At the Black Lives Matter Protests in NYC: A Photo Essay

Rachel Cobb Documents 10 Days in the Streets of New York

In the days following the killing of George Floyd by white policeman Derek Chauvin in Minneapolis on May 25, protests erupted across the US and many parts of the world. After weeks of Covid-19 confinement, hundreds of thousands poured into the streets to express their outrage, to demand police reforms, and to fight for social justice. I’ve been documenting this moment.

–text and photos by Rachel Cobb

Ibrahim Diop, 20, at a rally in Washington Square Park, June 6, 2020 “The principles of how this country was founded—the stolen land, the people who were stolen from Africa—this country is rooted in racism. I would like everyone to be aware of the skeletons they’re walking on.”

Jada Cooper, 20, at the Memorial Prayer for George Floyd, Cadman Plaza, June 4, 2020: “We’re tired of our youth being afraid of cops—our people dying, our youth dying. Our boys need to be able to make mistakes.”

Protestor arrested in Lower Manhattan, May 29, 2020

Minutes before 8 pm curfew begins, police watch protestors at Barclays Center, Brooklyn, June 6, 2020.

Marie Blanchard, 34, at the Memorial Prayer for George Floyd: “The whole world is screaming and crying for the same things we’ve been saying for generations.”

March past Trump Tower, Columbus Circle, Manhattan, May 30, 2020.

Justin Maffett, 26, says “the 1033 program is probably the most significant vehicle for fueling the militarization of police in America that you have never heard of. It is directly responsible for putting weapons, machinery, equipment and technology made for the war zone on American streets. Write to your congressman and demand that they defund and eliminate the 1033 program.”

A protestor faces the police at the base of the Brooklyn Bridge in Lower Manhattan. May 29, 2020.

Diana Rose, 48, says “a badge does not give you the right to murder. Any cop that has a history of abuse should be put in a database of priors.”

Times Square, May 30, 2020.

Jibrill Morris, 26, at the Memorial Prayer for George Floyd: “I have five younger siblings and I promise they will not have to face the injustices I have. Not one more.”

Heidi G., 31, would like to see “police reform [that] would include the repeal of article 50-A that makes it so that police misconduct records are confidential unless you go through court order. If that’s repealed, the public would have access to the records. And more support for the police—mental health checks.”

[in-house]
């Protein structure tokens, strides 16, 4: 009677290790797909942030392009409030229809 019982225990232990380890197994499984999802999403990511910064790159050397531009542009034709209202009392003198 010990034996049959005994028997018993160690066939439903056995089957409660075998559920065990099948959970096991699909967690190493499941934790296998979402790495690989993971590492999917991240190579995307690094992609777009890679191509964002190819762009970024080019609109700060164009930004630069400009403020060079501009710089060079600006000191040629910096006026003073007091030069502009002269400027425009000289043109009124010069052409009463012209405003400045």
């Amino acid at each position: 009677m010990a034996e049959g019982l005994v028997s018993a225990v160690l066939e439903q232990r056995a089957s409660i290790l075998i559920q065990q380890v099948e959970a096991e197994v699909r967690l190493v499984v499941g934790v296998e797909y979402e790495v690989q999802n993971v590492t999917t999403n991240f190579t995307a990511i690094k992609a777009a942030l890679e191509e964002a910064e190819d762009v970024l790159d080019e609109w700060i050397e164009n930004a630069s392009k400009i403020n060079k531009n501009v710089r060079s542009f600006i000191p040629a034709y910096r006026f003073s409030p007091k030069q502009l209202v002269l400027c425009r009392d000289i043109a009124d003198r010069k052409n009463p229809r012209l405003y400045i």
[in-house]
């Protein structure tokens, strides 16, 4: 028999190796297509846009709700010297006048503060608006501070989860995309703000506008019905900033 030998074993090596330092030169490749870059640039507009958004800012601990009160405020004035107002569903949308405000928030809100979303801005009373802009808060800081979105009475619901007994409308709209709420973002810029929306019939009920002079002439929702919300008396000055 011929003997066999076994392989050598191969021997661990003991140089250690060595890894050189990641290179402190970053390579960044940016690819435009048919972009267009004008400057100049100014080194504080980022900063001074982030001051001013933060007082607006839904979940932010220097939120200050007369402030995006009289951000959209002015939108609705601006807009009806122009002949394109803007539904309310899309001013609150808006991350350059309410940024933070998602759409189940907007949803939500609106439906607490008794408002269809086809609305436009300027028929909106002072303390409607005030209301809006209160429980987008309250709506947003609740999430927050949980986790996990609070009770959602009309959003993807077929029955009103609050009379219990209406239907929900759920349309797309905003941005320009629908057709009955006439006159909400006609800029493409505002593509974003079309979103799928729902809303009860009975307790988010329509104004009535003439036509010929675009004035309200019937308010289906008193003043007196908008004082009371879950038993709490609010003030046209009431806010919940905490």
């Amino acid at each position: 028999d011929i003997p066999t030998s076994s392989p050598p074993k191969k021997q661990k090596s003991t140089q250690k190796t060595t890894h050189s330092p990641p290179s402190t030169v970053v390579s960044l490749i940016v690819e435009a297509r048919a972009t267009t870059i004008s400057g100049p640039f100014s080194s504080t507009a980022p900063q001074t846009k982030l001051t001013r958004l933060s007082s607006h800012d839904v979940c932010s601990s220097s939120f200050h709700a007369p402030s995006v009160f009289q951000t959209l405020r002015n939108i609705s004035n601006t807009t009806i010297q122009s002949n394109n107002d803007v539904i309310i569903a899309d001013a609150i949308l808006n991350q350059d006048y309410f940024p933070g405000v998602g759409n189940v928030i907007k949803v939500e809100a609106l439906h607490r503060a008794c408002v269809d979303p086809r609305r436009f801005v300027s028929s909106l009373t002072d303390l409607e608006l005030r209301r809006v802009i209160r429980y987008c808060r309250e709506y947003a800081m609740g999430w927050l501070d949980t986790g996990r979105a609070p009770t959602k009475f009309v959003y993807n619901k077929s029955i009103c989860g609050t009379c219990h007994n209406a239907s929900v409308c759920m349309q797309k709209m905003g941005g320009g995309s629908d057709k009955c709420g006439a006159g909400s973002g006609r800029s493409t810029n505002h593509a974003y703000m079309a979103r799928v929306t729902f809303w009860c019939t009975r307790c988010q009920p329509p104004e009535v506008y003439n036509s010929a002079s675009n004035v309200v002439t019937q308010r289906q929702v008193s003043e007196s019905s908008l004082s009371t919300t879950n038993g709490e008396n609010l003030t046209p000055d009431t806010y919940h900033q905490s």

On the first weekend after George Floyd’s murder, New Yorkers protested throughout the city. Some demonstrations turned violent and dozens of police vehicles were burned. May 30, 2020.

Anthony, a retired policeman hired as a security guard at the Soho Louis Vuitton store calls for police backup. May 31, 2020.

Outside Louis Vuitton store, Soho, Manhattan May 31, 2020.

Union Square, Manhattan May 30, 2020.

Police arrive late to the scene in the Soho neighborhood of Manhattan. In New York City, as elsewhere, the majority of protests have been peaceful, however, in the first few days, rage sometimes gave way to destruction. Soho, May 31, 2020.

Bobby C., 37: “I would like to see police reform nationwide, accountability for police who use excessive force. I believe the arrest of four officers in the George Floyd case was the beginning. Systematic reform is needed nationwide.”

Andrew Akinmola, 16: “Any time a black person steps outside of their house, they’re immediately accused whereas a white person is free to do anything they want.”

At 10:33, two and a half hours after curfew was imposed on New York City, a white man jogs past a dozen police cars on Manhattan’s Upper East Side. June 4, 2020

Michael Thomas, 53, hopes that “white America hears our voice. You don’t have to dehumanize a person to lock them up. You can still do it with their dignity intact.”

Protestor arrested in Lower Manhattan, May 29, 2020

Nysheva-Starr, 43, at a protest at Barclays Center, Brooklyn, would like to see “the implementation of a policy that will hold officers accountable whenever they take a life.” June 6, 2020.

Rebecca Oginni, 32, at the Memorial Prayer for George Floyd: “I realize how powerful the police unions are. I want people to absolutely demand transparency in their local communities from their local police department.”

Isaiah D., 25, the Memorial Prayer for George Floyd, hopes “that we can imagine a better world is possible and we can collectively manifest that world.”

Paulette P., 82, waits for a bus to take her to lower Manhattan, so she can join a protest, 10:05 PM, June 7, 2020. “After the 60s we saw some change. I was in Paris in 1968 on the Left Bank when they were protesting and throwing paving stones. My wish is that this will never happen again.”

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All photos ©2020RachelCobb; @rachelcobbphoto.

Rachel Cobb
Rachel Cobb
Rachel Cobb is a photographer who lives in New York City. She has worked for numerous publications including The New York Times, Time magazine and Rolling Stone magazine. Her award-winning book Mistral: The Legendary Wind of Provence was published by Damiani in 2018. You can find her on the web at @rachelcobbphoto.





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